Aaron Stern Launched His Fund During a Pandemic. The Former Fir Tree Partner Says His Timing Was Just Right.

Stern has long invested off the beaten path, a strategy he hopes will help him navigate a world changed by Covid-19.

  Converium Capital is headquartered in Montréal, Canada. (Brent Lewin/Bloomberg)

Converium Capital is headquartered in Montréal, Canada.

(Brent Lewin/Bloomberg)

Not many people would want to leave a steady job to start a new business during a global pandemic. For former Fir Tree partner Aaron Stern, that kind of counterintuitive thinking is par for the course.

Stern, who ran distressed, special situations, and event-driven investments at Fir Tree before launching Converium Capital Management last year, says he’s been a contrarian since his father introduced him to investing and let Stern manage the family’s college savings when Stern was still in his teens.

“I’m a contrarian and problem solver by nature,” said Stern, in his first interview about Converium, a multistrategy and opportunistic manager based in Montreal. “I’m drawn to companies and situations that are going through changes. When something bad happens, the folks who are closest to the situation, the experts, tend to be the most negatively impacted and don’t want to touch it.”

That creates a vacuum that investors like Stern can fill, and it’s a perspective that shapes the new firm’s investment philosophy, he said.

Converium has the flexibility to make event-driven investments around the globe, depending on where the team sees opportunities at any particular time. Investments could include, among others, activist situations, distressed debt, and sovereign debt.

Stern said he’s talked to investors over the past six months about possible opportunities in distressed corporates, some emerging markets, smaller investments in energy, distressed municipals in the U.S., and equities in Japan.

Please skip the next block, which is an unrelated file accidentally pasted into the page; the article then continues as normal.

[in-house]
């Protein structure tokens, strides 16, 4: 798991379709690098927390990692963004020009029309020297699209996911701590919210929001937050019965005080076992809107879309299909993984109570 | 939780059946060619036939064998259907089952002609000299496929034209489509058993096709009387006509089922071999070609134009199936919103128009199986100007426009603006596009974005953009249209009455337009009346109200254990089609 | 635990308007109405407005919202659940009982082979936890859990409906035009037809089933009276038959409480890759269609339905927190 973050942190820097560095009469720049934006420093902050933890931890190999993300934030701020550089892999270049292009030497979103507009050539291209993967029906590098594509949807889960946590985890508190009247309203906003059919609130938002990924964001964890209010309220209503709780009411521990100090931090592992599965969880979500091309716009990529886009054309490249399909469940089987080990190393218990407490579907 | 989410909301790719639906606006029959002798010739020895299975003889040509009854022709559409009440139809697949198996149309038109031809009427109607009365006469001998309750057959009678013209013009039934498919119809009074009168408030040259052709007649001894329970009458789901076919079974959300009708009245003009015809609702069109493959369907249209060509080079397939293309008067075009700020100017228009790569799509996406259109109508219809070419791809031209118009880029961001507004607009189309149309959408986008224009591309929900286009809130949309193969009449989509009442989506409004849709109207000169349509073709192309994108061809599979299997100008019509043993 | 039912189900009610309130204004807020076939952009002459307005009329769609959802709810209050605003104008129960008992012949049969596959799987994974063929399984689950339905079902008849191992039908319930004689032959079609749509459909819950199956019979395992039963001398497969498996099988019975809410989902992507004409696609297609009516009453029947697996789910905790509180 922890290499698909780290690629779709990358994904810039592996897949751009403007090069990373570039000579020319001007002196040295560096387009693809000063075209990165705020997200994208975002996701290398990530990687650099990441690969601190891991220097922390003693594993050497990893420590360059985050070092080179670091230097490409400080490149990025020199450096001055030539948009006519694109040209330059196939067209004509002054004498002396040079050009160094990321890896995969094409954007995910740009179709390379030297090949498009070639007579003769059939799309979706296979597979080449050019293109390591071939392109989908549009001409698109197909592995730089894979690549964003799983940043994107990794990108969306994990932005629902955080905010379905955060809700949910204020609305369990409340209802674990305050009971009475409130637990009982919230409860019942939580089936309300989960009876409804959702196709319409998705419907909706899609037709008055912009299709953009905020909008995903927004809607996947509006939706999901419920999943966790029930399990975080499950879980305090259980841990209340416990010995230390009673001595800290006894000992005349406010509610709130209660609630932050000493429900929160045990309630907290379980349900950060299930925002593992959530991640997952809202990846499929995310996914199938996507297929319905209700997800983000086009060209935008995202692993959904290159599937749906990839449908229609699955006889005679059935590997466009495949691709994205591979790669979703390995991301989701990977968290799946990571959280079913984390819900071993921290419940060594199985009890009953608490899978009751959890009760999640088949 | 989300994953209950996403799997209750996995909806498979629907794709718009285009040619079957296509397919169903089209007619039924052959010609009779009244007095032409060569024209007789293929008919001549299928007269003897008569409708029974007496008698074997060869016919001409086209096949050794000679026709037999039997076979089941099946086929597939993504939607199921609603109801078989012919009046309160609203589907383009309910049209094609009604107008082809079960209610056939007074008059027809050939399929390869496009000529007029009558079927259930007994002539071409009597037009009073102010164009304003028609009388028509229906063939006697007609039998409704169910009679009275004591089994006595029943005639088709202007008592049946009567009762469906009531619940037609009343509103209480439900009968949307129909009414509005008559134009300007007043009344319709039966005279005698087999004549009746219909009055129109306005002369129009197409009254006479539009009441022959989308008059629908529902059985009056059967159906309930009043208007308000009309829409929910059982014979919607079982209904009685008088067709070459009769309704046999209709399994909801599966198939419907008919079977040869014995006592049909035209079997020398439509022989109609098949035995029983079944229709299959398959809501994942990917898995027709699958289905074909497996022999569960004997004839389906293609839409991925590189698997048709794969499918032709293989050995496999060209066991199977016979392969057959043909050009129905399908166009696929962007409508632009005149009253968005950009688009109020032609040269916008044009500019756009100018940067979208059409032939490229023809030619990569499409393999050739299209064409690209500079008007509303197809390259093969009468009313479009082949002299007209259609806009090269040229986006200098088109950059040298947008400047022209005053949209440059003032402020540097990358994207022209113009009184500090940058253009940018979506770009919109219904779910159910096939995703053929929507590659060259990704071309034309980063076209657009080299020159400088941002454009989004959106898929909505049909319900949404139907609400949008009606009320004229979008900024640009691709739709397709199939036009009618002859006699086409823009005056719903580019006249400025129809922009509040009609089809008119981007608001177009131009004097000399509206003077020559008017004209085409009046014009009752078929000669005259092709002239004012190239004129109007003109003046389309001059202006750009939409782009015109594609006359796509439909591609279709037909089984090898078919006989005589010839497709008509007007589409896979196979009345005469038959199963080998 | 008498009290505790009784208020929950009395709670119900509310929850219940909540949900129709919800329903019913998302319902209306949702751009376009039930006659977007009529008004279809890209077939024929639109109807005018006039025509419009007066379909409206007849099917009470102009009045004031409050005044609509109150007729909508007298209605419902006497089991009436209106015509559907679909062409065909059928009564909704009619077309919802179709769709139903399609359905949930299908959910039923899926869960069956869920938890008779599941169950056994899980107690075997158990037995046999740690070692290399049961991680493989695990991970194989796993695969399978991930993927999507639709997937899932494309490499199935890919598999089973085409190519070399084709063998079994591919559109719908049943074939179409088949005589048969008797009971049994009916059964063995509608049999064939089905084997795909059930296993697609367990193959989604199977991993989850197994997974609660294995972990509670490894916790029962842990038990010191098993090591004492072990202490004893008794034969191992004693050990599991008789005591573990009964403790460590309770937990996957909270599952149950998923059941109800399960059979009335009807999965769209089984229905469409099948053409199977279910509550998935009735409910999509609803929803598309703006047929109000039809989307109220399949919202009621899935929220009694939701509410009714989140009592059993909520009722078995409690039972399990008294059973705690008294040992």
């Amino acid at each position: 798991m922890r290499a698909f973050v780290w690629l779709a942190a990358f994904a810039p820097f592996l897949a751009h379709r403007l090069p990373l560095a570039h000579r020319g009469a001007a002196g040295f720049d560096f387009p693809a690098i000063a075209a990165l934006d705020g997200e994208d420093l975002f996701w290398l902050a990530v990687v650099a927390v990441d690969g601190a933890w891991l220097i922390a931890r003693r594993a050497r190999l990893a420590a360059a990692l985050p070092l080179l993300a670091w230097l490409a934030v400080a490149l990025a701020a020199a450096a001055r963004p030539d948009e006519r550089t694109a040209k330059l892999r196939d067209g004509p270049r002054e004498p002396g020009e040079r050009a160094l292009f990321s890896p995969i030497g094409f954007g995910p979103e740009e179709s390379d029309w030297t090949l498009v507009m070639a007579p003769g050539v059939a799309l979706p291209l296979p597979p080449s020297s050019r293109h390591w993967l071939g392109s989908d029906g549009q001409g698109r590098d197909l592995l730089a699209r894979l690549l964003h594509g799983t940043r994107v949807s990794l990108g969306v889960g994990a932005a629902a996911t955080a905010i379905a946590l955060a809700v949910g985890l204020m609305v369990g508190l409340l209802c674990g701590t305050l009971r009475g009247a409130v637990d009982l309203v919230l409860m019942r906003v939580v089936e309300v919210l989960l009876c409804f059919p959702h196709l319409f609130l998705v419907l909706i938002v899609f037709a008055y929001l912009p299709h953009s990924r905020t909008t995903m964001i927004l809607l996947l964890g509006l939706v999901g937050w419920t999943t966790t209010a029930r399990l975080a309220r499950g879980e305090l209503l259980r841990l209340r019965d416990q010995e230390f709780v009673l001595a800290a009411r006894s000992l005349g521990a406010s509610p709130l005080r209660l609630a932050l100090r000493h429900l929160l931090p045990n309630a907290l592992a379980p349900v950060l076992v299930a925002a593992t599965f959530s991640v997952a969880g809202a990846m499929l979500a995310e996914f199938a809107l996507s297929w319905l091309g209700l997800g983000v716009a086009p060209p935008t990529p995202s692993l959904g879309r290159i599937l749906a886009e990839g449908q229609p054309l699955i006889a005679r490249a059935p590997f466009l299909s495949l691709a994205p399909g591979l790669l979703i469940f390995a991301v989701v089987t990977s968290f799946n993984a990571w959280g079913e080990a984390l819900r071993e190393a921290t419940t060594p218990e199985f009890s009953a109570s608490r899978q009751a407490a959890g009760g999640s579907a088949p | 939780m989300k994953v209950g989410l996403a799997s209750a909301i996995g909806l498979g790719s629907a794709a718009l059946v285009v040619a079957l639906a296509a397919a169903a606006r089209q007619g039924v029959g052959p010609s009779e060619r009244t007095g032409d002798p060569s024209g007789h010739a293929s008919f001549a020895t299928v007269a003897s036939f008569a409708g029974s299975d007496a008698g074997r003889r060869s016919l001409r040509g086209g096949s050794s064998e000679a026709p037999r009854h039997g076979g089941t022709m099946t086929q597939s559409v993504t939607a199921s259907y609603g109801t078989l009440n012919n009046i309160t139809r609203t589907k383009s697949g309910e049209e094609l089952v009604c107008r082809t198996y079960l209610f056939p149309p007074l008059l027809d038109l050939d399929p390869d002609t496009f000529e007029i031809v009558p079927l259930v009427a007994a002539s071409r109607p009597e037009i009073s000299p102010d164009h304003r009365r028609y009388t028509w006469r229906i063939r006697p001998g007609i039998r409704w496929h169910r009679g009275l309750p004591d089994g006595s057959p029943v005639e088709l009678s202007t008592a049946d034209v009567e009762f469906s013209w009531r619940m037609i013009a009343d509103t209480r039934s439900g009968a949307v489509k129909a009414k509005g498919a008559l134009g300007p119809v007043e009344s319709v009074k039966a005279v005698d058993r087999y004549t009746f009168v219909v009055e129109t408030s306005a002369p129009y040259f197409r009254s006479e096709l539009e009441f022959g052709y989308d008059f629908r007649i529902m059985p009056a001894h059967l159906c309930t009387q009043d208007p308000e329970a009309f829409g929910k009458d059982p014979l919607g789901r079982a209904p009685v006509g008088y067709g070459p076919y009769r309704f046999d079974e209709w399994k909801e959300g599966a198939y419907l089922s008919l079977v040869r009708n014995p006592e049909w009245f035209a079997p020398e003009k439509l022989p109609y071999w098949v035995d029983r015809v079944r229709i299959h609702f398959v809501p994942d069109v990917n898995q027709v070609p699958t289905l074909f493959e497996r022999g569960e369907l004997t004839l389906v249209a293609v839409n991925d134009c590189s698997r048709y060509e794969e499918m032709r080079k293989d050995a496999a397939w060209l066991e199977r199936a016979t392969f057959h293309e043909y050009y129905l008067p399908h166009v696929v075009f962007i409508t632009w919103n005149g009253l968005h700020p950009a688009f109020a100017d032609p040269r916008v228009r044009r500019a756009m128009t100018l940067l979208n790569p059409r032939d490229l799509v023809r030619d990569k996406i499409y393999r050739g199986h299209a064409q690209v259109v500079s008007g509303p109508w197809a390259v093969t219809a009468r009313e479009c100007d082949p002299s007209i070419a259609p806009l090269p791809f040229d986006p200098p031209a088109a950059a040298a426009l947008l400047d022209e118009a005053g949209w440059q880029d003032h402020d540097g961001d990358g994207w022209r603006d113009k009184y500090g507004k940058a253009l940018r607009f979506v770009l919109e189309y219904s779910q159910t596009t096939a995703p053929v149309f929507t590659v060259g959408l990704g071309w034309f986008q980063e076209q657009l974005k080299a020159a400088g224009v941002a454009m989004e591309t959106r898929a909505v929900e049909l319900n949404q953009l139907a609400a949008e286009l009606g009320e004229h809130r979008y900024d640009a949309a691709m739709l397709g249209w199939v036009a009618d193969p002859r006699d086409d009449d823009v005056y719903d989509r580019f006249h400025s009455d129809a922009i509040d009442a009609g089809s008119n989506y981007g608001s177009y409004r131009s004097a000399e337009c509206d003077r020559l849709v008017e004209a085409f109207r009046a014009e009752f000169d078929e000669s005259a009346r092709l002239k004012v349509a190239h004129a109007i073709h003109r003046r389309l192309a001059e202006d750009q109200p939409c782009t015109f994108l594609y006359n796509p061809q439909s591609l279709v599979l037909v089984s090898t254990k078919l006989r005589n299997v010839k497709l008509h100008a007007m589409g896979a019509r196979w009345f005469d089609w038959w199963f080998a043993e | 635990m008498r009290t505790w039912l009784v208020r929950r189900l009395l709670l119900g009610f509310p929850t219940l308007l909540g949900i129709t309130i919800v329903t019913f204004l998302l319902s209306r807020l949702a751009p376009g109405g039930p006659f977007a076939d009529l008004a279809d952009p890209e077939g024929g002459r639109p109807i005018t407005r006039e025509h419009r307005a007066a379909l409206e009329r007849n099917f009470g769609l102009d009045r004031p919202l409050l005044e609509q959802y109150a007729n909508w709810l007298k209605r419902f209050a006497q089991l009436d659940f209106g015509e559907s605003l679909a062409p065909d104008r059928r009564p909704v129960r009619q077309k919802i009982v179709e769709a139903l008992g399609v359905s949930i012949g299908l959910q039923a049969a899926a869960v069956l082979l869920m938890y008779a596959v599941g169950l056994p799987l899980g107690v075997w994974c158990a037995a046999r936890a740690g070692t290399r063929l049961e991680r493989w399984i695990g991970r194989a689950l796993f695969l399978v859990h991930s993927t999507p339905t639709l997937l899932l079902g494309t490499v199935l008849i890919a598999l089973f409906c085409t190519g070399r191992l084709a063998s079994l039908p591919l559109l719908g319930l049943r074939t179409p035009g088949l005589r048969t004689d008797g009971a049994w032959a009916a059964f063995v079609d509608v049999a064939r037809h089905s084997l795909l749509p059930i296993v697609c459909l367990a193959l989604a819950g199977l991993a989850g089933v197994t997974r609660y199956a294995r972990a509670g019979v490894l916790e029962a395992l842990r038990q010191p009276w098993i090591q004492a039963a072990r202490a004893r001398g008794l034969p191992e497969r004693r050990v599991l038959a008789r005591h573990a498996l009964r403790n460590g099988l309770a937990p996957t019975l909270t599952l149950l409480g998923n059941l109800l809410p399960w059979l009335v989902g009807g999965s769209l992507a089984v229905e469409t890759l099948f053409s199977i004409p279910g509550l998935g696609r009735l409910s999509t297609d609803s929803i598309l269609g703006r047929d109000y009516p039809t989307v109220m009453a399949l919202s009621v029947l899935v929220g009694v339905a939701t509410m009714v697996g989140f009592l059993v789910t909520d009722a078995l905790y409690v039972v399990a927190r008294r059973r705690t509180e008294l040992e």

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“A lot of positions are off the beaten path,” said Stern. “That’s because everyone is feeling good after all the government stimulus. But once Covid is over, companies will move from pro forma numbers to actual numbers.”

In other words, he explained, investors are giving public companies the benefit of the doubt in terms of getting back to normal. The situation in emerging markets is even more uncertain, “as their central banks aren’t able to print endless amounts of money.”

Stern has attracted a number of former colleagues. Michael Rapps, a lifelong friend of Stern’s and a workout specialist in Canada who is also the former CEO of publicly traded Clarke, joined Converium to head activist and restructuring. As a former CEO, Rapps will help the firm gain credibility with corporates, said Stern.

Fir Tree’s Elliot Ruda joined Converium to head trading. Other executives who joined the new venture include Darren Martian, CFO, who was previously COO and CFO at Dracaena Capital and CFO of Duquesne Capital Management, and Jason Crelinsten, the former general counsel at Greylock Capital Management. The latest hire is Mathieu Fradette, a veteran of PSP Investments and CPPIB, who joined as director and investment team member.

“I’ve been fortunate to bring on nine people so far without a recruiting firm or LinkedIn,” said Stern. “Covid, I believe, has made more folks open to change. We’ve all known people who have been impacted and realize life is short and you should do what you’re passionate about.”